Interview“The new destinies of the body” (5/5). Considered in the United States as one of the most influential feminist thinkers of the last century, Silvia Federici invites, in an interview with “The World”, to politicize motherhood, long left in the blind spot of feminism.
Silvia Federici est “One of the most influential feminist thinkers of the last century”, wrote the New York Times in a long portrait dedicated to him, in February. After a year of confinement, the issue of domestic work, one of his favorite subjects, had come back to the fore, highlighting the persistence of the immense disparity between men and women.
In 1972, Federici co-founded the International Feminist Collective and opened the New York branch of the “Wages for Housework” movement, at a time when feminism was more focused on access to work. job. Her work has demonstrated the invisibilization, in Marxist theory, of the reproductive work of women, yet at the base of the creation of value – thought by Marx as a natural function.
Professor at Hofstra University in New York State, Silvia Federici has written Caliban and the witch. Women, body, and primitive accumulation (Entremonde, 2014), a rereading of the history of capitalism from the witch hunt, “As important for the development of capitalism as the colonization and expropriation of the European peasantry”.
In his work Beyond the boundaries of the body (Divergences, 2020), she analyzes contemporary discourses around the question of the body, caught between a biological reading, the performative turn coming from gender and the desire for transformation made possible by technology. At 78, she “Reflects on the lessons to be learned from the past”. In this interview at World, Silvia Federici defends a materialist perspective – “Changing our bodies, regaining control of our sexuality and our reproductive capacity means changing our material conditions of existence” – and invites to politicize motherhood, long left in the blind spot of feminism.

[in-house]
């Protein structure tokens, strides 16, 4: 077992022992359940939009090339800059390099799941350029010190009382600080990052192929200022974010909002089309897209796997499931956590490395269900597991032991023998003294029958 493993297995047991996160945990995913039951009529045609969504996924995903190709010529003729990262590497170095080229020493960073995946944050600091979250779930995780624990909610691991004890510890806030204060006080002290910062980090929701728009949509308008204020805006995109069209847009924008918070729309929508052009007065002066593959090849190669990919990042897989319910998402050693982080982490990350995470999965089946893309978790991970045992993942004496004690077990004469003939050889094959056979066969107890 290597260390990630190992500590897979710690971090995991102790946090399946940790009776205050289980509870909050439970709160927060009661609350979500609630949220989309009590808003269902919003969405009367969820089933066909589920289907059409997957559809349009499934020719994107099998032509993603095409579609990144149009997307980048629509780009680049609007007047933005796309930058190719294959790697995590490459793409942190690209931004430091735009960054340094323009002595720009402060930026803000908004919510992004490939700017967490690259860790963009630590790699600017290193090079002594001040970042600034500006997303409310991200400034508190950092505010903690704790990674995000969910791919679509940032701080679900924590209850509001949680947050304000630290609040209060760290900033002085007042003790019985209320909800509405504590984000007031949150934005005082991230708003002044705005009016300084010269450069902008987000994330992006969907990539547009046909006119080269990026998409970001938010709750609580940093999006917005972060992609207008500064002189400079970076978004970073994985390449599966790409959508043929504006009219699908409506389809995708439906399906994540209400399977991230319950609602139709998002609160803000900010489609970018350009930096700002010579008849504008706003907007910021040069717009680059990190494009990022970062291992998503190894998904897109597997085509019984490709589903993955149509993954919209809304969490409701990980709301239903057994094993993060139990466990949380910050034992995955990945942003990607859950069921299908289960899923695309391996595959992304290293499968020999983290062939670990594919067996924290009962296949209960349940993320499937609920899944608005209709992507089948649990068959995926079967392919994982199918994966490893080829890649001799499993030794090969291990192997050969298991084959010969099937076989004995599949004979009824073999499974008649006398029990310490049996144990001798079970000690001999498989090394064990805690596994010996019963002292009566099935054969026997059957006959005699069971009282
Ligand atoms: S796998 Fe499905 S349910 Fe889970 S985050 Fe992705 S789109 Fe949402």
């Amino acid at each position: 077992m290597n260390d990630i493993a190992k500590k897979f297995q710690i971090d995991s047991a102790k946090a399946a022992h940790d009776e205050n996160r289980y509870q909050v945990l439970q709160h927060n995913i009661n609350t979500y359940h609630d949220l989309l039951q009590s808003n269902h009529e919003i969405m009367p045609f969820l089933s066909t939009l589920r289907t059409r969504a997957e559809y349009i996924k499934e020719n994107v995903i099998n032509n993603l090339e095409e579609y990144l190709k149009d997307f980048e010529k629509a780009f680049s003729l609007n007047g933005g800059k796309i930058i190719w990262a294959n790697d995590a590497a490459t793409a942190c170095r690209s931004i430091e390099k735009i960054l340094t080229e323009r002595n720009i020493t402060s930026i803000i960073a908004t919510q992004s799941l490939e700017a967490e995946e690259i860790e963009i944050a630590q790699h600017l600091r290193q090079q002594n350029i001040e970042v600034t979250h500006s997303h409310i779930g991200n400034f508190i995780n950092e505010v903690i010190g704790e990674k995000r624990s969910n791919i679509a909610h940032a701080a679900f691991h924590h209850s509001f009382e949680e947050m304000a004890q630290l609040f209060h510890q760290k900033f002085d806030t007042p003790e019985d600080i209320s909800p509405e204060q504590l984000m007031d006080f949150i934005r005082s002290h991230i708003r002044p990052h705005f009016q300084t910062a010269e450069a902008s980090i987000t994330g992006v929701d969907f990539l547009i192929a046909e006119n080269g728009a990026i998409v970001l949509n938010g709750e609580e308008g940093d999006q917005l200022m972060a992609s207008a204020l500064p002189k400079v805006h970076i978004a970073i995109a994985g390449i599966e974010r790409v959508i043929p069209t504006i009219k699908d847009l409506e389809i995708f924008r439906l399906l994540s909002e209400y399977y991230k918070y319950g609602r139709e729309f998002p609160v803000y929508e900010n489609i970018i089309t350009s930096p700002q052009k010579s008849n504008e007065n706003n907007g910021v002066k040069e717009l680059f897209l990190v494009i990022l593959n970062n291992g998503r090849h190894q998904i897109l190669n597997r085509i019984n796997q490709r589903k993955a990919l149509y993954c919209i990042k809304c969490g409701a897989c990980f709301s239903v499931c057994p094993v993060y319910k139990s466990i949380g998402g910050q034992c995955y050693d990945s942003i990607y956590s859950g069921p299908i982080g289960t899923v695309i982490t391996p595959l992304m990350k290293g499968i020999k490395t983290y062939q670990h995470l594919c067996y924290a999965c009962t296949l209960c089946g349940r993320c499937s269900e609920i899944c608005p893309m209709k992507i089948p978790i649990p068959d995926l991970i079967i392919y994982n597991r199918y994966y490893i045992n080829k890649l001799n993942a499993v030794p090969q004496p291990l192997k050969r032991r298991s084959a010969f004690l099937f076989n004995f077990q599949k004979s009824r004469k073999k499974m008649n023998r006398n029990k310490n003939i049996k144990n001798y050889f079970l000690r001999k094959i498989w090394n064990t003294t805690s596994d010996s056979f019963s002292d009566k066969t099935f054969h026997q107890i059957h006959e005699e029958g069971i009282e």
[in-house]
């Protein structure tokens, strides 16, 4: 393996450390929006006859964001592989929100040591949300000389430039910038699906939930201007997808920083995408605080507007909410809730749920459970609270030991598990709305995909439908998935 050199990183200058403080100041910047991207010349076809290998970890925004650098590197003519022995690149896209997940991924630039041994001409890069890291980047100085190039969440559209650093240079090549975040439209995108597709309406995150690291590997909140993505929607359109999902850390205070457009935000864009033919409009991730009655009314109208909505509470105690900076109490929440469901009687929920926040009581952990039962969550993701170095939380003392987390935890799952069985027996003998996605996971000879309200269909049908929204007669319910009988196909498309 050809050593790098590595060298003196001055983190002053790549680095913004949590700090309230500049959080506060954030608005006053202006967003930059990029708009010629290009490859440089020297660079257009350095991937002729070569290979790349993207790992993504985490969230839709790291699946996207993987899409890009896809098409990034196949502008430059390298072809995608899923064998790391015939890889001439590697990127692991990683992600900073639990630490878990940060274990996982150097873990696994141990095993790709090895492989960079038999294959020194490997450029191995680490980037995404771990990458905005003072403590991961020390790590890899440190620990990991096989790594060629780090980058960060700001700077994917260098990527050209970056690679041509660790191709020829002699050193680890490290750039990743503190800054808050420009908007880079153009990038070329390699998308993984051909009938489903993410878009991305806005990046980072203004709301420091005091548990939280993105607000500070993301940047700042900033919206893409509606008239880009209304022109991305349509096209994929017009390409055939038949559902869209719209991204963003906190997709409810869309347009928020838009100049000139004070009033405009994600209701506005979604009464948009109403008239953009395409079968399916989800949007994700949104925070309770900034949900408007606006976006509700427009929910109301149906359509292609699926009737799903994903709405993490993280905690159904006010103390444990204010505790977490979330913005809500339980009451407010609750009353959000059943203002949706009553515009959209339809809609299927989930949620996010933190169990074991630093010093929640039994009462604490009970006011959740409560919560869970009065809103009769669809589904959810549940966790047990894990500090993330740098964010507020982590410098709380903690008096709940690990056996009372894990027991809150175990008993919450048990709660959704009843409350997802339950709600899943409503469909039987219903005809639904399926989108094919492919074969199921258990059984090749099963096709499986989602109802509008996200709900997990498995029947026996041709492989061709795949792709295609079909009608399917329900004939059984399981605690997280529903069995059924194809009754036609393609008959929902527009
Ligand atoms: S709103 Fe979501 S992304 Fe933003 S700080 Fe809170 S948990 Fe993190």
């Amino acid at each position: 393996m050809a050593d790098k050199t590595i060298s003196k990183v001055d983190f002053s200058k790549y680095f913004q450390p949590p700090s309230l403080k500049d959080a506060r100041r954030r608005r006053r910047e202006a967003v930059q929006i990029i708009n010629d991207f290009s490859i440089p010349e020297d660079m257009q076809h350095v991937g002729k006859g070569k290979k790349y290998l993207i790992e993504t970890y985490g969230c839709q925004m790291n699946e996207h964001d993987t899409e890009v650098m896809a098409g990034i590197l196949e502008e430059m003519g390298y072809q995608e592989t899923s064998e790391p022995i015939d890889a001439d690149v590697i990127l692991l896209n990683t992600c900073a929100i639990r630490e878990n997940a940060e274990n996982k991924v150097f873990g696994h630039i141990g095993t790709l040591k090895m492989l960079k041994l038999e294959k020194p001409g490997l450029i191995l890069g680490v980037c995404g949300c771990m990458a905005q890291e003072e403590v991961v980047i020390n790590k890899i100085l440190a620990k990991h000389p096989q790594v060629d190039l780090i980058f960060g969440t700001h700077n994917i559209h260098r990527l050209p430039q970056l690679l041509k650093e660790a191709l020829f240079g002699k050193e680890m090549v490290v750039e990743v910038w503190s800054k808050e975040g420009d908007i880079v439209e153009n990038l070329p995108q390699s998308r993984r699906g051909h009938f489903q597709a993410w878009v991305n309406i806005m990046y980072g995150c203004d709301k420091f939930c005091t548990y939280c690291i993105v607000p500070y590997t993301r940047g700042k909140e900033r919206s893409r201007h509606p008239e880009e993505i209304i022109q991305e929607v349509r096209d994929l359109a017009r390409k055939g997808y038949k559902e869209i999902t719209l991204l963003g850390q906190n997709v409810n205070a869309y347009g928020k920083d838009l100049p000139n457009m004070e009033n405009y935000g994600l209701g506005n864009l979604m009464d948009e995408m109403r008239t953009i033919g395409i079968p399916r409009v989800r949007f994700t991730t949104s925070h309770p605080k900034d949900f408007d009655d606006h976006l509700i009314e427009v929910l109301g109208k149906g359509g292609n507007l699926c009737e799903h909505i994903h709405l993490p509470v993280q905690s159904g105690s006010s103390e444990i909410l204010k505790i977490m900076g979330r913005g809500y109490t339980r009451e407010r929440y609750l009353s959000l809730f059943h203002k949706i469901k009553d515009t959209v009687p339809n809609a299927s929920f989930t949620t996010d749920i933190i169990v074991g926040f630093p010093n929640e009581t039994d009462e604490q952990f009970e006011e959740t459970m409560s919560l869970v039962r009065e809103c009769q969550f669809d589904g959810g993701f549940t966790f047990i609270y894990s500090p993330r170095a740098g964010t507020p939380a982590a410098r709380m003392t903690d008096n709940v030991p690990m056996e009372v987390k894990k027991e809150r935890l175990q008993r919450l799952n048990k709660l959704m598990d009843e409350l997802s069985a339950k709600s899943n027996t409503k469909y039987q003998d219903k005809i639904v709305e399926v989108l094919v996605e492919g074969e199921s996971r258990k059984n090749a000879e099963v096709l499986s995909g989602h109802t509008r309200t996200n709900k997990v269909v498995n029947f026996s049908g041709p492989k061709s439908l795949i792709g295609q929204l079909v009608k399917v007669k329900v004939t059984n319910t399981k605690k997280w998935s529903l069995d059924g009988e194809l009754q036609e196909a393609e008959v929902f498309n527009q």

“The body is in our path whenever it comes to social change,” you write. You criticize contemporary discourses on bodies for not taking sufficient account of the economic forces at work.
There is no social policy that does not have repercussions on our bodies. The body is continuously transformed, inscribed, formed by work, by the inequality of social policies, the food we eat, the anxieties we experience. It is not the same to walk calmly down the street or to be constantly anxious. There is no doubt that the body is today at the heart of scientific, political and disciplinary discourses which have undertaken, in their respective fields, to redefine its main qualities and capacities.
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